The erratic rhythm of boom and bust in financial markets could be explained either by the patterns of crowd-following behaviour among investors, or by the unequal distribution of wealth (and the impact of the largest investors on the markets). Climate crises reflect the fact that natural systems can reach tipping points or critical transitions, where gradual change gives way to large-scale discontinuous changes. The economics of climate change has lagged behind the science, understating the severity of the problem and the likelihood of a crash.
While the causes of climate and financial extremes are distinct, the implications for public policy have much in common. The frequency of extreme events, of varying sizes, means that there is no way to predict the likely size of future crises. The traditional approach to risk aversion cannot account for longstanding patterns in financial markets. Better theories of risk call for more precautionary approaches to both financial and climate policy. In the frequent cases in which potential outcomes have unknown probabilities, the best policy is based on the worst-case credible scenario. When a single catastrophic risk commands everyone’s attention, a World War II-style, costs-be-damned mobilization is the right response. There is no formula for perfect responses to extreme risks, but there are important guideposts that point toward better answers.
|Series:||Anthem Frontiers of Global Political Economy and Development|
|Product dimensions:||5.70(w) x 8.60(h) x 0.80(d)|
About the Author
Table of ContentsList of Figures; 1. Introduction; 2. Steam-engine economics; 3. Beyond homo economicus; 4. Big and dirty; 5. Pictures of improbability; 6. Trillions, or only hundreds?; 7. Zipf’s law and other stories; 8. Ants and traders; 9. Too big to ignore; 10. Climate tipping points and known unknowns; 11. Predators and prey; 12. Good enough for government work; 13. Fat tails and the failure of forecasting; 14. Misunderstanding risk; 15. Choices beyond calculation; 16. Who won World War II?; 17. Conclusion; Acknowledgments; Bibliography; Index.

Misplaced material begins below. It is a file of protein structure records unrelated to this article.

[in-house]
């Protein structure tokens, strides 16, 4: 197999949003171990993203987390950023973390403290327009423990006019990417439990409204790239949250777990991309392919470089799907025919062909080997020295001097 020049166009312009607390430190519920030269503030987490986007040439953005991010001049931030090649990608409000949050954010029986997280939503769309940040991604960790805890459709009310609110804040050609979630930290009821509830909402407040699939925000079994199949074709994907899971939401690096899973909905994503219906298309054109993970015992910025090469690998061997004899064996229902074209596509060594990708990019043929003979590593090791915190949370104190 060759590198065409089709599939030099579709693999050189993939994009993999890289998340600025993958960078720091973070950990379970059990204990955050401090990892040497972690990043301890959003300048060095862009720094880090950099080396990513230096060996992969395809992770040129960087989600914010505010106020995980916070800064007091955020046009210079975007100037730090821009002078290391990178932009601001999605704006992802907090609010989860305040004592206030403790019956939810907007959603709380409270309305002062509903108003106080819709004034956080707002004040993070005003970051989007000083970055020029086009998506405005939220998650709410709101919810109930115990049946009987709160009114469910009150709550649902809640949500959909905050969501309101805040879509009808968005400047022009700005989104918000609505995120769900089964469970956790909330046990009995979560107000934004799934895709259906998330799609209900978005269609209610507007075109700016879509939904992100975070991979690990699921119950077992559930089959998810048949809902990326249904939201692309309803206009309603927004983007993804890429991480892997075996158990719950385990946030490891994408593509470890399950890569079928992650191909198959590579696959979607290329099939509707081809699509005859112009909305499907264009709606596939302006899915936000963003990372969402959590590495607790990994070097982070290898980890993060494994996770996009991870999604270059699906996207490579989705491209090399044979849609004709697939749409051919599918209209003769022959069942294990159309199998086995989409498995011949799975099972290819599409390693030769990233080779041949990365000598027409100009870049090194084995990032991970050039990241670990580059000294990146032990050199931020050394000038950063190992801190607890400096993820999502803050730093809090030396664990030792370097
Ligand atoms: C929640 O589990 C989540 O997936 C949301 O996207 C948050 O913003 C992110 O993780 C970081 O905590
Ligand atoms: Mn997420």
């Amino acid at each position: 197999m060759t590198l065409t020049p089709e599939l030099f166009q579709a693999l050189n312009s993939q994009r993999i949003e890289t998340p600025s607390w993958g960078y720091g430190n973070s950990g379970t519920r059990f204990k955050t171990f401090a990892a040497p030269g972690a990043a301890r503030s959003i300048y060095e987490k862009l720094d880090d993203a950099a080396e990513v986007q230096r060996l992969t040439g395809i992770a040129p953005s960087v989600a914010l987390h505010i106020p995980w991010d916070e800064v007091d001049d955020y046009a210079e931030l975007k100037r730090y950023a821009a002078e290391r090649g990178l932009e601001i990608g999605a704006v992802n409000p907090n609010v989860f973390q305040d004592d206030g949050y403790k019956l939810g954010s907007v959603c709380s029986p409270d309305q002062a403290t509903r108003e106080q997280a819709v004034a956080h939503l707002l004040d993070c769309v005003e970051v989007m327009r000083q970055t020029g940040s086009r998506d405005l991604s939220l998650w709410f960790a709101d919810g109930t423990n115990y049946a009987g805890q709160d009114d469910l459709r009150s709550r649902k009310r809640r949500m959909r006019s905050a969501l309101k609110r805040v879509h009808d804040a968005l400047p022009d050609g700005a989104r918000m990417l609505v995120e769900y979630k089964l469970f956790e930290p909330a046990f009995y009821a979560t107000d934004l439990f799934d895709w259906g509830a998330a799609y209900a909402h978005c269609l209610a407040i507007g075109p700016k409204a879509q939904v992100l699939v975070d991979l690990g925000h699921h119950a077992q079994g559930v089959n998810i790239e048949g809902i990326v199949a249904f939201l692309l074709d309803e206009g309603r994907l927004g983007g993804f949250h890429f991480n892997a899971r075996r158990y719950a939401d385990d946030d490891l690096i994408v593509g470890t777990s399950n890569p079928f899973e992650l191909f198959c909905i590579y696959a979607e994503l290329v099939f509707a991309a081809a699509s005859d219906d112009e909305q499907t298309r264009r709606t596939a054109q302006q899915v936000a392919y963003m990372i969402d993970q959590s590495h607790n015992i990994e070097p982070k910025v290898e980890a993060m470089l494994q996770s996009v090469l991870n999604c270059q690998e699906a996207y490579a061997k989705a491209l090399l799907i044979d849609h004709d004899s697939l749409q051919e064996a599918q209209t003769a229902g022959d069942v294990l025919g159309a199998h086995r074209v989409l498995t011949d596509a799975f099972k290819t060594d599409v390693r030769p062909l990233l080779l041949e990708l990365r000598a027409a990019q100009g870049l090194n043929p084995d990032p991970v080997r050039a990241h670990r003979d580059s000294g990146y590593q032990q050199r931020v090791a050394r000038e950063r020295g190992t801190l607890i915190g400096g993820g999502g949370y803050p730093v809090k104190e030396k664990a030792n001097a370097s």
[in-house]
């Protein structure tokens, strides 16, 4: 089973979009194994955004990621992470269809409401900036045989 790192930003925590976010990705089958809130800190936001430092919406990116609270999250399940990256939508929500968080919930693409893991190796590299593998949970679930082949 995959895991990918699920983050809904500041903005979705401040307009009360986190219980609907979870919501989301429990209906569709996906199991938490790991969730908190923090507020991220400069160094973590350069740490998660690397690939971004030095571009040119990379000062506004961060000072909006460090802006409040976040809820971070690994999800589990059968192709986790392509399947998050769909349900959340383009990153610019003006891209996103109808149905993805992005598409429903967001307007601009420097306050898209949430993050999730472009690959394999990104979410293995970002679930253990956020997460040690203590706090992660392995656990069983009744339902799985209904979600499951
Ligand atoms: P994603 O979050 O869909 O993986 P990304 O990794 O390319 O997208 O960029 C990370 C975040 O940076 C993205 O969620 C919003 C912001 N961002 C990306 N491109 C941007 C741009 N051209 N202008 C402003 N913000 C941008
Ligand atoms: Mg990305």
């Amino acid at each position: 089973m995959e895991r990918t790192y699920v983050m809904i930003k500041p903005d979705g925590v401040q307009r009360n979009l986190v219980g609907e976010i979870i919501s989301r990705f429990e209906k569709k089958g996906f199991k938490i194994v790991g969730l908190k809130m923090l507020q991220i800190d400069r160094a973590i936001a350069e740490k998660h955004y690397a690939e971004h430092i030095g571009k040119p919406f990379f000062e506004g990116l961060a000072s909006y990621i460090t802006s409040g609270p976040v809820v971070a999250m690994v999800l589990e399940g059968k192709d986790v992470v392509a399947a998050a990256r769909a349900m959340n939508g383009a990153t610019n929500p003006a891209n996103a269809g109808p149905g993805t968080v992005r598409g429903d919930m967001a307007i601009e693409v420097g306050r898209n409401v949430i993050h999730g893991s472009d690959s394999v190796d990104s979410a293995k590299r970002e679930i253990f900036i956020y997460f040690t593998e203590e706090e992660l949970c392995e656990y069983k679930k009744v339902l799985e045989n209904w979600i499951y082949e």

What People are Saying About This
“Old-fashioned economics has led to dangerously wrong-headed approaches to climate change and other ‘extreme event’ situations, such as financial crises. In this highly accessible but profound book, Ackerman persuasively shows the urgency of smarter, more recent thinking about how natural and economic systems work and why we need to pay much more attention to worst cases. This is a must-read book for anyone who wants to understand the world we now inhabit.” —Juliet Schor, author of Plenitude: The New Economics of True Wealth
“Ackerman’s Worst-Case Economics will convince you that the conventional economic modeling of risk is inadequate when financial crashes, environmental collapse and other cataclysmic outcomes are possible and that policies based on prudence regarding the worst-case scenario are needed. An important book and a delight to read.” —Samuel Bowles, Research Professor and Director, Behavioral Science Program, Santa Fe Institute, New Mexico, USA